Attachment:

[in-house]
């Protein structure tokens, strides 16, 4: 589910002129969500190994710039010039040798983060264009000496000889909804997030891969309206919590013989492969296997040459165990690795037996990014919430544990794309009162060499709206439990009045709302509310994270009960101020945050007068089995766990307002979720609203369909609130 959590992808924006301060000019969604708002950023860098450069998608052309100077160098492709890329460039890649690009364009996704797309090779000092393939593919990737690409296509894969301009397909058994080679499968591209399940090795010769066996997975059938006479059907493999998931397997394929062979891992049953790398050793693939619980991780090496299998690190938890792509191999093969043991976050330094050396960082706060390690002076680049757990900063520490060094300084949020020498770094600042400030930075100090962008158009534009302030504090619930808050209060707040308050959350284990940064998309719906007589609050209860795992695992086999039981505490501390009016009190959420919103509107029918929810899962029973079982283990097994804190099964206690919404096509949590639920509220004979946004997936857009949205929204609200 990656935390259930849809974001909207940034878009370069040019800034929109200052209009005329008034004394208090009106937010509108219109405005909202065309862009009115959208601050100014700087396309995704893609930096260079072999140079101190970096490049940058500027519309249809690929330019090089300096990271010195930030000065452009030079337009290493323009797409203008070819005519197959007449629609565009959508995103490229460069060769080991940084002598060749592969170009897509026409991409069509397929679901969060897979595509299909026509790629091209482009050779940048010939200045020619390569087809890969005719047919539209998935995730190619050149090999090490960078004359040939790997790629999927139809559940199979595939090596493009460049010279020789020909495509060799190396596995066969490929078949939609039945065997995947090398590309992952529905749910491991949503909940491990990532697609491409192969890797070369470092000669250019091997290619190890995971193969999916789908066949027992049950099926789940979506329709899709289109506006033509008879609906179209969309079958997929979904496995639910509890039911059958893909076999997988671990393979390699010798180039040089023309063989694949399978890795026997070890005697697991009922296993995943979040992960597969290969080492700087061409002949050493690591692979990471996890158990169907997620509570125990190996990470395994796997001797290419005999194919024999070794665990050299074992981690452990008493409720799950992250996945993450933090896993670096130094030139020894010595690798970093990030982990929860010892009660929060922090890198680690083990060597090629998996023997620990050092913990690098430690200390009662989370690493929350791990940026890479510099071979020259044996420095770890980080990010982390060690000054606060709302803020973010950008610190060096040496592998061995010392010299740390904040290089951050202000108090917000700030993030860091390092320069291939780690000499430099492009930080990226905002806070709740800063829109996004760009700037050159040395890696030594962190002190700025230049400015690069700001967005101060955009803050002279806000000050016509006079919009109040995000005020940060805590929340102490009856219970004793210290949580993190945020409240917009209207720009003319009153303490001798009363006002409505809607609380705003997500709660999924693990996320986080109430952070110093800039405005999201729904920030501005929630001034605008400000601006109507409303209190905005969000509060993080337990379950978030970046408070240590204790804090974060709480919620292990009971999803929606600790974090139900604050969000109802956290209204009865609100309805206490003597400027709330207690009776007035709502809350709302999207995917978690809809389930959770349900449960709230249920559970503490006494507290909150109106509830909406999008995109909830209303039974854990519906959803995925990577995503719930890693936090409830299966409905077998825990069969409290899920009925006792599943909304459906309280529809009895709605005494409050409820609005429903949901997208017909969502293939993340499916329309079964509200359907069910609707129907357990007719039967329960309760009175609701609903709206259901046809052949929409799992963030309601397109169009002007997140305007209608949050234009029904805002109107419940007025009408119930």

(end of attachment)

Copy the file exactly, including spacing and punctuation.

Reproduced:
[in-house]
């Protein structure tokens, strides 16, 4: 589910002129969500190994710039010039040798983060264009000496000889909804997030891969309206919590013989492969296997040459165990690795037996990014919430544990794309009162060499709206439990009045709302509310994270009960101020945050007068089995766990307002979720609203369909609130 959590992808924006301060000019969604708002950023860098450069998608052309100077160098492709890329460039890649690009364009996704797309090779000092393939593919990737690409296509894969301009397909058994080679499968591209399940090795010769066996997975059938006479059907493999998931397997394929062979891992049953790398050793693939619980991780090496299998690190938890792509191999093969043991976050330094050396960082706060390690002076680049757990900063520490060094300084949020020498770094600042400030930075100090962008158009534009302030504090619930808050209060707040308050959350284990940064998309719906007589609050209860795992695992086999039981505490501390009016009190959420919103509107029918929810899962029973079982283990097994804190099964206690919404096509949590639920509220004979946004997936857009949205929204609200 990656935390259930849809974001909207940034878009370069040019800034929109200052209009005329008034004394208090009106937010509108219109405005909202065309862009009115959208601050100014700087396309995704893609930096260079072999140079101190970096490049940058500027519309249809690929330019090089300096990271010195930030000065452009030079337009290493323009797409203008070819005519197959007449629609565009959508995103490229460069060769080991940084002598060749592969170009897509026409991409069509397929679901969060897979595509299909026509790629091209482009050779940048010939200045020619390569087809890969005719047919539209998935995730190619050149090999090490960078004359040939790997790629999927139809559940199979595939090596493009460049010279020789020909495509060799190396596995066969490929078949939609039945065997995947090398590309992952529905749910491991949503909940491990990532697609491409192969890797070369470092000669250019091997290619190890995971193969999916789908066949027992049950099926789940979506329709899709289109506006033509008879609906179209969309079958997929979904496995639910509890039911059958893909076999997988671990393979390699010798180039040089023309063989694949399978890795026997070890005697697991009922296993995943979040992960597969290969080492700087061409002949050493690591692979990471996890158990169907997620509570125990190996990470395994796997001797290419005999194919024999070794665990050299074992981690452990008493409720799950992250996945993450933090896993670096130094030139020894010595690798970093990030982990929860010892009660929060922090890198680690083990060597090629998996023997620990050092913990690098430690200390009662989370690493929350791990940026890479510099071979020259044996420095770890980080990010982390060690000054606060709302803020973010950008610190060096040496592998061995010392010299740390904040290089951050202000108090917000700030993030860091390092320069291939780690000499430099492009930080990226905002806070709740800063829109996004760009700037050159040395890696030594962190002190700025230049400015690069700001967005101060955009803050002279806000000050016509006079919009109040995000005020940060805590929340102490009856219970004793210290949580993190945020409240917009209207720009003319009153303490001798009363006002409505809607609380705003997500709660999924693990996320986080109430952070110093800039405005999201729904920030501005929630001034605008400000601006109507409303209190905005969000509060993080337990379950978030970046408070240590204790804090974060709480919620292990009971999803929606600790974090139900604050969000109802956290209204009865609100309805206490003597400027709330207690009776007035709502809350709302999207995917978690809809389930959770349900449960709230249920559970503490006494507290909150109106509830909406999008995109909830209303039974854990519906959803995925990577995503719930890693936090409830299966409905077998825990069969409290899920009925006792599943909304459906309280529809009895709605005494409050409820609005429903949901997208017909969502293939993340499916329309079964509200359907069910609707129907357990007719039967329960309760009175609701609903709206259901046809052949929409799992963030309601397109169009002007997140305007209608949050234009029904805002109107419940007025009408119930």